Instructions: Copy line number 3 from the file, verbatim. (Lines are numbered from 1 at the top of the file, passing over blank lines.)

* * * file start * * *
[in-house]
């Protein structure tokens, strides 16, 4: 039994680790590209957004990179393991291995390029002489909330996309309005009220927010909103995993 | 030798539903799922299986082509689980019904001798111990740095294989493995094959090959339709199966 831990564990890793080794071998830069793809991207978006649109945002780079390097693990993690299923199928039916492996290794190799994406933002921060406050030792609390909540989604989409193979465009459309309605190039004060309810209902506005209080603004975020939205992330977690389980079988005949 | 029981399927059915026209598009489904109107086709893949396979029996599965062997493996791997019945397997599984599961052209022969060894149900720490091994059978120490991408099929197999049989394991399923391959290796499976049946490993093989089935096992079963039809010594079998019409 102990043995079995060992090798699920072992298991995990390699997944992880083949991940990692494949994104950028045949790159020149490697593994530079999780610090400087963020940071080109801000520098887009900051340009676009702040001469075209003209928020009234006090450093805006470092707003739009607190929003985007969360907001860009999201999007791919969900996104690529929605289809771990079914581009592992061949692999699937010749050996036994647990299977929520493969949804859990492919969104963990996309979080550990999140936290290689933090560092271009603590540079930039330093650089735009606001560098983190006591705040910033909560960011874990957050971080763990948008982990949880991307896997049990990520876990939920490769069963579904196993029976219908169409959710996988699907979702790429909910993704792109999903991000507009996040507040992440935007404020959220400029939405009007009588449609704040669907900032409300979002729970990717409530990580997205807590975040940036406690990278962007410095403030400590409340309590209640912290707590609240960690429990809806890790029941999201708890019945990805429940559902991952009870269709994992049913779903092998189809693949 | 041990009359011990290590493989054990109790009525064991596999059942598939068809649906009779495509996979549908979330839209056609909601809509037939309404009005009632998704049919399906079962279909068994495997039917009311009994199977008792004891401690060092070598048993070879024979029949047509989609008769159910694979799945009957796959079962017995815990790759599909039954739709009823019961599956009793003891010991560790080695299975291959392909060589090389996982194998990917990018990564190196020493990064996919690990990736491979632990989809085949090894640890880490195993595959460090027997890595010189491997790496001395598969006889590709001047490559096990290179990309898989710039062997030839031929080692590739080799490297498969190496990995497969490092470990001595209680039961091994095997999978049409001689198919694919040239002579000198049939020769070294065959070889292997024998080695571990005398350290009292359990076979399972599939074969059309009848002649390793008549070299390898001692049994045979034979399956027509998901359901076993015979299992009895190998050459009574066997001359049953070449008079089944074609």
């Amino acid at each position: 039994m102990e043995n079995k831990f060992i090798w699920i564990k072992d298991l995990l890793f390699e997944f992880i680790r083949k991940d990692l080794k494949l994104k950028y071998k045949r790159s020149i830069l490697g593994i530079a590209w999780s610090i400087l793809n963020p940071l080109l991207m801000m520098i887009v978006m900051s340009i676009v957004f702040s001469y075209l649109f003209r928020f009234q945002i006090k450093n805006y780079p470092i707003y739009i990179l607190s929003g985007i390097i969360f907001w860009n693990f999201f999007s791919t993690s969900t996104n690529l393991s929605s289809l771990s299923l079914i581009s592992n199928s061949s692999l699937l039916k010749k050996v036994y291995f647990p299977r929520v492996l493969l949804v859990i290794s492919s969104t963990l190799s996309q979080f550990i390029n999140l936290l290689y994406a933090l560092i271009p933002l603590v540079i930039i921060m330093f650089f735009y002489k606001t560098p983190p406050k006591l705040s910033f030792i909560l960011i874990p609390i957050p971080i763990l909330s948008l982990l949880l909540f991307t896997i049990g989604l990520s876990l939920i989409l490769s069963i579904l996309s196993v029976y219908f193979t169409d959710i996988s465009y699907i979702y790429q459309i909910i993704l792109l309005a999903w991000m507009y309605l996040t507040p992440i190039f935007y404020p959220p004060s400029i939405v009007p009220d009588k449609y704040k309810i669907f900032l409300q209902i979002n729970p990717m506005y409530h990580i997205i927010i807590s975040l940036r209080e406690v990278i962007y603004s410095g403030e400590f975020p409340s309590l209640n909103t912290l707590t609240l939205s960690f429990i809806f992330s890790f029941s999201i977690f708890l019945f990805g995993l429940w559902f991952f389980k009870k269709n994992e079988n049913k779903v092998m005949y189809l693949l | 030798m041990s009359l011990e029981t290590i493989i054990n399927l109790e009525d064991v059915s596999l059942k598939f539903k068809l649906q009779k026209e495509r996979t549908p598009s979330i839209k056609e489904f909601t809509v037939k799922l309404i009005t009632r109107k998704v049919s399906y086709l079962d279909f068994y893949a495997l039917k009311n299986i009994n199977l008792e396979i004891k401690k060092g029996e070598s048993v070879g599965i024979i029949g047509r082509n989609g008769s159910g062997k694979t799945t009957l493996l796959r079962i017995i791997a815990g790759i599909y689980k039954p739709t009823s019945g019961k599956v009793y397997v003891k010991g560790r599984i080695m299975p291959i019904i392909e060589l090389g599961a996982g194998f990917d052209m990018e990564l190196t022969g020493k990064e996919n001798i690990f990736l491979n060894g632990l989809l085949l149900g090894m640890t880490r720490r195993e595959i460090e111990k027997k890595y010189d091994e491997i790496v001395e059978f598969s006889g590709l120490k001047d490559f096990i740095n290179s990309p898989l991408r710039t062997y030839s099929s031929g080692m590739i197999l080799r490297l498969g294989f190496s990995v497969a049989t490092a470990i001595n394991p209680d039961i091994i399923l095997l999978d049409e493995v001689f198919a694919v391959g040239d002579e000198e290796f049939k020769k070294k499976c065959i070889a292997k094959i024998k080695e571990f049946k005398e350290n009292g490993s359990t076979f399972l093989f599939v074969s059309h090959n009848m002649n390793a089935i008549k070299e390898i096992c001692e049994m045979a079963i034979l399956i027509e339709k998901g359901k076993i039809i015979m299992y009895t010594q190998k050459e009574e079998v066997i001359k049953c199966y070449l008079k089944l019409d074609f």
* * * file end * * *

């Amino acid at each position: 039994m102990e043995n079995k831990f060992i090798w699920i564990k072992d298991l995990l890793f390699e997944f992880i680790r083949k991940d990692l080794k494949l994104k950028y071998k045949r790159s020149i830069l490697g593994i530079a590209w999780s610090i400087l793809n963020p940071l080109l991207m801000m520098i887009v978006m900051s340009i676009v957004f702040s001469y075209l649109f003209r928020f009234q945002i006090k450093n805006y780079p470092i707003y739009i990179l607190s929003g985007i390097i969360f907001w860009n693990f999201f999007s791919t993690s969900t996104n690529l393991s929605s289809l771990s299923l079914i581009s592992n199928s061949s692999l699937l039916k010749k050996v036994y291995f647990p299977r929520v492996l493969l949804v859990i290794s492919s969104t963990l190799s996309q979080f550990i390029n999140l936290l290689y994406a933090l560092i271009p933002l603590v540079i930039i921060m330093f650089f735009y002489k606001t560098p983190p406050k006591l705040s910033f030792i909560l960011i874990p609390i957050p971080i763990l909330s948008l982990l949880l909540f991307t896997i049990g989604l990520s876990l939920i989409l490769s069963i579904l996309s196993v029976y219908f193979t169409d959710i996988s465009y699907i979702y790429q459309i909910i993704l792109l309005a999903w991000m507009y309605l996040t507040p992440i190039f935007y404020p959220p004060s400029i939405v009007p009220d009588k449609y704040k309810i669907f900032l409300q209902i979002n729970p990717m506005y409530h990580i997205i927010i807590s975040l940036r209080e406690v990278i962007y603004s410095g403030e400590f975020p409340s309590l209640n909103t912290l707590t609240l939205s960690f429990i809806f992330s890790f029941s999201i977690f708890l019945f990805g995993l429940w559902f991952f389980k009870k269709n994992e079988n049913k779903v092998m005949y189809l693949l | 030798m041990s009359l011990e029981t290590i493989i054990n399927l109790e009525d064991v059915s596999l059942k598939f539903k068809l649906q009779k026209e495509r996979t549908p598009s979330i839209k056609e489904f909601t809509v037939k799922l309404i009005t009632r109107k998704v049919s399906y086709l079962d279909f068994y893949a495997l039917k009311n299986i009994n199977l008792e396979i004891k401690k060092g029996e070598s048993v070879g599965i024979i029949g047509r082509n989609g008769s159910g062997k694979t799945t009957l493996l796959r079962i017995i791997a815990g790759i599909y689980k039954p739709t009823s019945g019961k599956v009793y397997v003891k010991g560790r599984i080695m299975p291959i019904i392909e060589l090389g599961a996982g194998f990917d052209m990018e990564l190196t022969g020493k990064e996919n001798i690990f990736l491979n060894g632990l989809l085949l149900g090894m640890t880490r720490r195993e595959i460090e111990k027997k890595y010189d091994e491997i790496v001395e059978f598969s006889g590709l120490k001047d490559f096990i740095n290179s990309p898989l991408r710039t062997y030839s099929s031929g080692m590739i197999l080799r490297l498969g294989f190496s990995v497969a049989t490092a470990i001595n394991p209680d039961i091994i399923l095997l999978d049409e493995v001689f198919a694919v391959g040239d002579e000198e290796f049939k020769k070294k499976c065959i070889a292997k094959i024998k080695e571990f049946k005398e350290n009292g490993s359990t076979f399972l093989f599939v074969s059309h090959n009848m002649n390793a089935i008549k070299e390898i096992c001692e049994m045979a079963i034979l399956i027509e339709k998901g359901k076993i039809i015979m299992y009895t010594q190998k050459e009574e079998v066997i001359k049953c199966y070449l008079k089944l019409d074609f």